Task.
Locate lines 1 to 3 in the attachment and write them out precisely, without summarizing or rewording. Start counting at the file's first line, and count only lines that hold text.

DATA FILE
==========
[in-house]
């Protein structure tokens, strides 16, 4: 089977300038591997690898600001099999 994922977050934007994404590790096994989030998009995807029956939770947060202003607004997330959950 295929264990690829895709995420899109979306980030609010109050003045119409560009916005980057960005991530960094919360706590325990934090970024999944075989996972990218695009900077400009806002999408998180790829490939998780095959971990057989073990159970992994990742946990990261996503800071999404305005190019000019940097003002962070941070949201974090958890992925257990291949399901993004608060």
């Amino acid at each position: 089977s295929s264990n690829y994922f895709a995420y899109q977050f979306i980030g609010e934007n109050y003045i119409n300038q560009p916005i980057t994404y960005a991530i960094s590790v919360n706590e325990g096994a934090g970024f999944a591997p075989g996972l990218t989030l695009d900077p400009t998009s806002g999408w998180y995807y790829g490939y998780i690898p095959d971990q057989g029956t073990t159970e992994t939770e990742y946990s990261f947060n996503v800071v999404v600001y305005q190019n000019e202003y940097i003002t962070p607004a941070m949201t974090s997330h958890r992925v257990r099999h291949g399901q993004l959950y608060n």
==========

[in-house]
């Protein structure tokens, strides 16, 4: 089977300038591997690898600001099999 994922977050934007994404590790096994989030998009995807029956939770947060202003607004997330959950 295929264990690829895709995420899109979306980030609010109050003045119409560009916005980057960005991530960094919360706590325990934090970024999944075989996972990218695009900077400009806002999408998180790829490939998780095959971990057989073990159970992994990742946990990261996503800071999404305005190019000019940097003002962070941070949201974090958890992925257990291949399901993004608060």
């Amino acid at each position: 089977s295929s264990n690829y994922f895709a995420y899109q977050f979306i980030g609010e934007n109050y003045i119409n300038q560009p916005i980057t994404y960005a991530i960094s590790v919360n706590e325990g096994a934090g970024f999944a591997p075989g996972l990218t989030l695009d900077p400009t998009s806002g999408w998180y995807y790829g490939y998780i690898p095959d971990q057989g029956t073990t159970e992994t939770e990742y946990s990261f947060n996503v800071v999404v600001y305005q190019n000019e202003y940097i003002t962070p607004a941070m949201t974090s997330h958890r992925v257990r099999h291949g399901q993004l959950y608060n």